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Setting Boundaries from the Inside

Often setting boundaries is approached from the thought of keeping something out.  This is true and works well for food storage containers and cell membranes, but in the interpersonal realm not as much.

In relationships with others it's more helpful to think about boundaries in terms of what activities and environments best meet your needs.  Instead of setting a boundary to keep others out, you set one to continue to move toward what works for you.  This creates a sense of safety through connection rather than safety through resistance or withdrawing.

For example, a friend asks you if you would like to join her for the next 3 weekends in making a cob structure in her backyard.  You feel a tension in your stomach.  She's really excited and looking for support.  You have some cob building skills and know you'd be useful.  You know you don't want to do it, but it's hard to say no to your friend.  "I just don't want to", doesn't seem like a good answer and might trigger her into thinking you don't care about your friendship.

This is when it's helpful to know what you are moving toward.  Upon reflection you connect with what is alive for you.  You realize that in your personal time you need rest, peace, and connection with yourself.  You feel energized and rejuvenated when you meet these needs by spending time alone in your wood working shop.  Taking care of yourself in this way allows the best you to show up with others during the work week.

From this place of knowing what's important to you, you can answer your friend.  When your friend has an understanding of your world, it's easier for her to hear your "no", because she gets that you are saying yes to your own needs which allows you to contribute to others in the ways you have chosen through your work and other engagements.

This also can open a space for negotiation.  Understanding your needs your friend may shift her request.  Rather than helping on the weekends, she may ask if you would be willing to take an hour to look at her plans for the structure.

As you become subtle and clear about what truly meets your needs, in a way that is in alignment with your authenticity, setting boundaries becomes a process of staying connected to yourself rather than pushing others away.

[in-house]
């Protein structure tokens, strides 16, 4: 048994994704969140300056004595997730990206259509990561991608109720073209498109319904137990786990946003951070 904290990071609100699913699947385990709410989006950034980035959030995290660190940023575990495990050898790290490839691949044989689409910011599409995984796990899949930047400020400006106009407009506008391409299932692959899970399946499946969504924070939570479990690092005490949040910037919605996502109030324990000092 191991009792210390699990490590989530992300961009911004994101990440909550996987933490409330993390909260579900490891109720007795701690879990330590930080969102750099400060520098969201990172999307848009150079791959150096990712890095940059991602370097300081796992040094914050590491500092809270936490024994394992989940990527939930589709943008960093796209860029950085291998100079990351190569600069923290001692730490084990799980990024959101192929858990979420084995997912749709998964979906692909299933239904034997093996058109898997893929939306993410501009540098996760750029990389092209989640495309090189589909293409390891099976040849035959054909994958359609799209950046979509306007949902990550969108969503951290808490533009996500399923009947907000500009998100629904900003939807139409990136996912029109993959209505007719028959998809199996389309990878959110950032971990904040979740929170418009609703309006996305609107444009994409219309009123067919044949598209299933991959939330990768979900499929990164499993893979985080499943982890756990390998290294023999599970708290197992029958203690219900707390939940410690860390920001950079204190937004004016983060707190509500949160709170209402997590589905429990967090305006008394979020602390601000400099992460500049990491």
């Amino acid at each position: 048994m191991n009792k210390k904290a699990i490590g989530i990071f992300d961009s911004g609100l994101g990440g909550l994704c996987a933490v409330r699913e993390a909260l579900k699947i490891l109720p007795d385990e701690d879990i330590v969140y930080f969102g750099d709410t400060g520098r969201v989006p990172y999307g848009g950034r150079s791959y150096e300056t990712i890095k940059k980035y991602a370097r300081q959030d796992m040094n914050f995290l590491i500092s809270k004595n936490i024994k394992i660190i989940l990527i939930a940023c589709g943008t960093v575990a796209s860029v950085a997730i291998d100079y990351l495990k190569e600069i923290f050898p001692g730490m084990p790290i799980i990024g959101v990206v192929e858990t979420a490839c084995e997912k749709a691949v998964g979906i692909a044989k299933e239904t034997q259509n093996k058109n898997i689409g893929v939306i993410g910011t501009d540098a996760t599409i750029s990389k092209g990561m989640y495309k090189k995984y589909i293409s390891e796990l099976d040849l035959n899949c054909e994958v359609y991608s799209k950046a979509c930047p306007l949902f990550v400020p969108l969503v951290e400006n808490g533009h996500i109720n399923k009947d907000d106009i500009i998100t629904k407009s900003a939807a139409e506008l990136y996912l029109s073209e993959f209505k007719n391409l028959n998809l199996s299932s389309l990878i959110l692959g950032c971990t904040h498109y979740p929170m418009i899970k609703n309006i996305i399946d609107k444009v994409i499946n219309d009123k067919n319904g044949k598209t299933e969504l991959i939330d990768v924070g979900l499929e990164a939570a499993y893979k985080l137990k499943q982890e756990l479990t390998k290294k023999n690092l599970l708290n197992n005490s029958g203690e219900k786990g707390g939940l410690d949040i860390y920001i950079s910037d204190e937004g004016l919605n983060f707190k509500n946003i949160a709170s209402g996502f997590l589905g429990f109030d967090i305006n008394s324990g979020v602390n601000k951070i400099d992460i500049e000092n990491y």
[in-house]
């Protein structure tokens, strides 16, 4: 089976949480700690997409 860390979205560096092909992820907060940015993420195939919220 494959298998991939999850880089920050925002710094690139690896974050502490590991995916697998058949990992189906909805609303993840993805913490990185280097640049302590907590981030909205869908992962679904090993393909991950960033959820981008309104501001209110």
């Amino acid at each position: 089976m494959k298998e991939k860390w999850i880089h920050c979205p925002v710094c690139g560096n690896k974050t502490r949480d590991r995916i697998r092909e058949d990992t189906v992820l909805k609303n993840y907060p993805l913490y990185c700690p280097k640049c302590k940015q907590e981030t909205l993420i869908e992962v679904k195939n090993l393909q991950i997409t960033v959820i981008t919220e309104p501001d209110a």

Each day this week take a few moments as you eat breakfast to reflect on your intention for the day and how you will move in alignment with that intention.

Next week I'll look at how this applies to cycles of reactivity in your relationships.

Next Gem
Setting Boundaries around Reactivity
Previous Gem
Facing the "Difficult" Person

8 Responses

  1. Nov 18, 2010

    This is an elegant description of healthy boundary setting. Thank you!

  2. Nov 18, 2010

    What about when boundaries are ignored? When you ask for a time out and your partner just keeps at "it". Or when you ask that your possessions are not discarded without your permission and that is ignored? HOw does one stay in a place of calm and come from a loving position?

  3. Nov 20, 2010

    stay tuned :)

  4. Jan 17, 2011

    I yearn to learn this dance of grace. Thank you for your compassionate insights...I'm inspired and hopeful!

  5. Jan 18, 2011

    Your welcome. I wish you well on your journey!

  6. Jan 31, 2011
    Patricia Baltodano

    I live in Costa Rica. My friend Susana Raine showed me your publications. I am interesting to receive them. Thanks very much.

  7. Feb 01, 2011

    Dear Patricia,

    I will sign you up. I speak Spanish and would love to come to Costa Rica and do a workshop there. Any interest on your end?

  8. Jun 24, 2012
    Ted Zuschlag

    I liked rereading this post! It helped me to connect with hard won ideas about setting goals.

    It is easy to identify tasks, a little harder to identify and commit to projects, and difficult to set goals. Yet when I have set goals I have been able to access my authenticity readily.
    It is easy for me to confuse setting an intention with making a resolution (shallow). Using language of goal setting has helped.

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